Justin Marozzi: Tamerlane and Samarkand

Justin Marozzi

I’d always thought of Temur as a cut-rate Genghis Khan who burst out of the Asian steppe, conquered a sizeable chunk of territory, and then failed to hold his empire together.

It was only when researching a trip to Uzbekistan that I discovered Temur — or Tamerlane, as he was known in the West — was one of the world’s greatest conquerors.

He was a strategist on a par with Alexander the Great, with a reputation for utter ruthlessness and a habit of leaving pyramids of skulls on the site of cities foolish enough to defy him.

He was also a brilliant diplomat, a generous friend, and a patron who valued learning and supported the arts.

When he wasn’t razing cities to the ground, Temur embellished Samarkand with tiled madrassas and verdant parks and filled his beloved city with scholars from a melting pot of languages and creeds.

And yet, the empire he built ceased to exist within one hundred years of his death. His own disappearance was equally thorough, at least in the annals of the West.

Today’s guest has done much to resurrect Temur’s memory, and his biography of the conquerer was one of my top reads of 2023.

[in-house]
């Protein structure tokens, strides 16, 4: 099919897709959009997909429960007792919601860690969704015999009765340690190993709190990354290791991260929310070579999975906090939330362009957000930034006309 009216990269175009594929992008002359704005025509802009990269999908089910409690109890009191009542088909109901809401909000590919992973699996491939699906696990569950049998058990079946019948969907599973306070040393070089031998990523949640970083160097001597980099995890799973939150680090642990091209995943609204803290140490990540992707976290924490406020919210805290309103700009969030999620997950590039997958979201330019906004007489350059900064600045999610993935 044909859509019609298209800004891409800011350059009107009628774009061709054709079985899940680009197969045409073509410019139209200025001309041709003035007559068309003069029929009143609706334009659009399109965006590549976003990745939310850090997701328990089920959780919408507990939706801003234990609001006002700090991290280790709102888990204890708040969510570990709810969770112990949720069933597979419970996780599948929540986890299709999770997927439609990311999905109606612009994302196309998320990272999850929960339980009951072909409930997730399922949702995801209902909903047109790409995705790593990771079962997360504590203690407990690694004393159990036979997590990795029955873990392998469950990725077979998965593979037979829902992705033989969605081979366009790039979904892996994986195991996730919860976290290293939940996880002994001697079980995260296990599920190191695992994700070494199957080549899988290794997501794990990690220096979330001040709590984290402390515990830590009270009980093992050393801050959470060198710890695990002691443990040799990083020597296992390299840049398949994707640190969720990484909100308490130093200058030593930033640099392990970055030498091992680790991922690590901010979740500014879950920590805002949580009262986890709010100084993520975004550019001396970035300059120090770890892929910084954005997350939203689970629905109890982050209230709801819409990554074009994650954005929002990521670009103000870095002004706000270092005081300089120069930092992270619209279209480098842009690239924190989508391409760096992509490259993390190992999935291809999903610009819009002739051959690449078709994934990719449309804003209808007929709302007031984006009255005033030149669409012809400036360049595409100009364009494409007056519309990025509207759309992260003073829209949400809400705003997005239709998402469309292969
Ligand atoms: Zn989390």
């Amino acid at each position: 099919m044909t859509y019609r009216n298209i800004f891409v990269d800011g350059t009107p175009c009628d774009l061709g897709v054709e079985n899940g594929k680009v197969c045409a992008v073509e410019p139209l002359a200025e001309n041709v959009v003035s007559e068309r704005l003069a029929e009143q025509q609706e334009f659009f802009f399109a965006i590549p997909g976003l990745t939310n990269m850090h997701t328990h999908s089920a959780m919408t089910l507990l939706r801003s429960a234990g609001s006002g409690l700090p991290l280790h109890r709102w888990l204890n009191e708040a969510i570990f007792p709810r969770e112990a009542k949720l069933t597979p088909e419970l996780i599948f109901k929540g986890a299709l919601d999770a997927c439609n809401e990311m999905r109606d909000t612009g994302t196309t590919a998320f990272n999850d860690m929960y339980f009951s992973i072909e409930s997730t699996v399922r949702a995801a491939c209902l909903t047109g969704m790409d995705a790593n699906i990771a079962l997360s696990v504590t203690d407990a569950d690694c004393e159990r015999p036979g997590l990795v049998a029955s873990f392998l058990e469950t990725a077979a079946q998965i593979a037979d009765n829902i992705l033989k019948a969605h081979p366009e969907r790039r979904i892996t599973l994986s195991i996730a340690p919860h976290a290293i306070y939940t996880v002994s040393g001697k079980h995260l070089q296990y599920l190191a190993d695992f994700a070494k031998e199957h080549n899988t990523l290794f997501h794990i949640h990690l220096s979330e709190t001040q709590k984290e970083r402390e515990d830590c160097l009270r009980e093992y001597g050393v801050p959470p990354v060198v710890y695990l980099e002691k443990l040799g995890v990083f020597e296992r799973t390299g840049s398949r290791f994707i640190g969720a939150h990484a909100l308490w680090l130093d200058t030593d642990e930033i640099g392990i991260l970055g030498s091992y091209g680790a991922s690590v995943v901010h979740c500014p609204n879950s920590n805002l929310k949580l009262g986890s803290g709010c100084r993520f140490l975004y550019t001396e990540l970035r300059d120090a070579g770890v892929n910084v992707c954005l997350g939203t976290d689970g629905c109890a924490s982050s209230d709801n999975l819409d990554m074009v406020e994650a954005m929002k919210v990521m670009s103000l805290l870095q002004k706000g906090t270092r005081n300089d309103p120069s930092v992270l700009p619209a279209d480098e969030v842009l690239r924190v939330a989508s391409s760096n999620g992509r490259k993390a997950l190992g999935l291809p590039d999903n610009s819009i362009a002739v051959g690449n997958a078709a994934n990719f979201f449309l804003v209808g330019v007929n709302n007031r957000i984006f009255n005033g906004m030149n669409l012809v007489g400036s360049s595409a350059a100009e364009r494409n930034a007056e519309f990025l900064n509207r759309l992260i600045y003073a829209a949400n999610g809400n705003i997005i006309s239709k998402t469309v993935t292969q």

Justin Marozzi is the author of Tamerlane: Sword of Islam, Conqueror of the World, Islamic Empires: Fifteen Cities That Define a Civilization, and The Way of Herodotus: Travels With The Man Who Invented History. He is a regular contributor to a wide range of publications including the Financial Times, Spectator, Guardian, Standpoint and Prospect.

You can read more about him on his website and follow him on Twitter.

We spoke about Temur’s military genius, his architectural and cultural legacy, and how he’s remembered in Uzbekistan today.

These are the books we mentioned in the podcast:

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About the author

Ryan Murdock

Author of A Sunny Place for Shady People and Vagabond Dreams: Road Wisdom from Central America. Host of Personal Landscapes podcast. Editor-at-Large (Europe) for Canada's Outpost magazine. Writer at The Shift. Fellow of the Royal Geographical Society.

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